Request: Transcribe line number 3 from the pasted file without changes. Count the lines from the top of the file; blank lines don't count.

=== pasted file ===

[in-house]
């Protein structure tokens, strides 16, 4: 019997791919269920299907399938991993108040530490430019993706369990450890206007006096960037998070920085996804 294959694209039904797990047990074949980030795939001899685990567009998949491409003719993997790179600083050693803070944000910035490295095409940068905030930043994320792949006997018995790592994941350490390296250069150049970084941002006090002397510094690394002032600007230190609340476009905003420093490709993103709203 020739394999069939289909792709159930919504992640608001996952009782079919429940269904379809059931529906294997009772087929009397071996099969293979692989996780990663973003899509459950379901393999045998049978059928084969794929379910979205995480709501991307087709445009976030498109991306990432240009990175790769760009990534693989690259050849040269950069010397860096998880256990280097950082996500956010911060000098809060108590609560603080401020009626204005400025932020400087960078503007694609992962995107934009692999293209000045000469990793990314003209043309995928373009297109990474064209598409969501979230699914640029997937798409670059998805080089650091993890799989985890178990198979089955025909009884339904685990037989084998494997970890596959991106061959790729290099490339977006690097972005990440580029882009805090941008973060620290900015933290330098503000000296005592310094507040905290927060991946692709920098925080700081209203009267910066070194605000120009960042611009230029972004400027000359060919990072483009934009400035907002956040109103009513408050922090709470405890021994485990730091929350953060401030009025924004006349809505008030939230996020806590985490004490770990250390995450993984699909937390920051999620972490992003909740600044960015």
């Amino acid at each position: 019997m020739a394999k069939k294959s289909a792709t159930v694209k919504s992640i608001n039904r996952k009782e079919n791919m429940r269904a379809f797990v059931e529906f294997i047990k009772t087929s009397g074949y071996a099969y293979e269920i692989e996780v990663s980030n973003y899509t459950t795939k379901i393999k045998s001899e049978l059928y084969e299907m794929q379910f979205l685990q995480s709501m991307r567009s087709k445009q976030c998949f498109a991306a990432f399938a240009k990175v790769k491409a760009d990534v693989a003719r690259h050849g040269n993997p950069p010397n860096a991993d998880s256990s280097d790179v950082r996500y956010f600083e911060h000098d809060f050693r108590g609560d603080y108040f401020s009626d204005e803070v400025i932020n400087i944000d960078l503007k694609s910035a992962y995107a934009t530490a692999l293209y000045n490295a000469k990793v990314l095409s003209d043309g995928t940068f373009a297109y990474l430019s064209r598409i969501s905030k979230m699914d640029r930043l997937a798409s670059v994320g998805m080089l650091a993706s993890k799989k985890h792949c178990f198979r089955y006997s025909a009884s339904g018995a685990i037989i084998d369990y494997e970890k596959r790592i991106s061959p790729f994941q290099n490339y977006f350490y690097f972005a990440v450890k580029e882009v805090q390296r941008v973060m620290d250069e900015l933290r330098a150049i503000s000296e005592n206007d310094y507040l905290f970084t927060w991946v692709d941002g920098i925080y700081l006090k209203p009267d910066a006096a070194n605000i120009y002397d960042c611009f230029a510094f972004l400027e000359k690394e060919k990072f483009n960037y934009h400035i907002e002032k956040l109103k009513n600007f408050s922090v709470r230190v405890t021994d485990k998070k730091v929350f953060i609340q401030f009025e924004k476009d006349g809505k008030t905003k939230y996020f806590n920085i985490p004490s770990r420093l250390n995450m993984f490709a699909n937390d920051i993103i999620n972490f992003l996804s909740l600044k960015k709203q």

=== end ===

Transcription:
């Amino acid at each position: 019997m020739a394999k069939k294959s289909a792709t159930v694209k919504s992640i608001n039904r996952k009782e079919n791919m429940r269904a379809f797990v059931e529906f294997i047990k009772t087929s009397g074949y071996a099969y293979e269920i692989e996780v990663s980030n973003y899509t459950t795939k379901i393999k045998s001899e049978l059928y084969e299907m794929q379910f979205l685990q995480s709501m991307r567009s087709k445009q976030c998949f498109a991306a990432f399938a240009k990175v790769k491409a760009d990534v693989a003719r690259h050849g040269n993997p950069p010397n860096a991993d998880s256990s280097d790179v950082r996500y956010f600083e911060h000098d809060f050693r108590g609560d603080y108040f401020s009626d204005e803070v400025i932020n400087i944000d960078l503007k694609s910035a992962y995107a934009t530490a692999l293209y000045n490295a000469k990793v990314l095409s003209d043309g995928t940068f373009a297109y990474l430019s064209r598409i969501s905030k979230m699914d640029r930043l997937a798409s670059v994320g998805m080089l650091a993706s993890k799989k985890h792949c178990f198979r089955y006997s025909a009884s339904g018995a685990i037989i084998d369990y494997e970890k596959r790592i991106s061959p790729f994941q290099n490339y977006f350490y690097f972005a990440v450890k580029e882009v805090q390296r941008v973060m620290d250069e900015l933290r330098a150049i503000s000296e005592n206007d310094y507040l905290f970084t927060w991946v692709d941002g920098i925080y700081l006090k209203p009267d910066a006096a070194n605000i120009y002397d960042c611009f230029a510094f972004l400027e000359k690394e060919k990072f483009n960037y934009h400035i907002e002032k956040l109103k009513n600007f408050s922090v709470r230190v405890t021994d485990k998070k730091v929350f953060i609340q401030f009025e924004k476009d006349g809505k008030t905003k939230y996020f806590n920085i985490p004490s770990r420093l250390n995450m993984f490709a699909n937390d920051i993103i999620n972490f992003l996804s909740l600044k960015k709203q």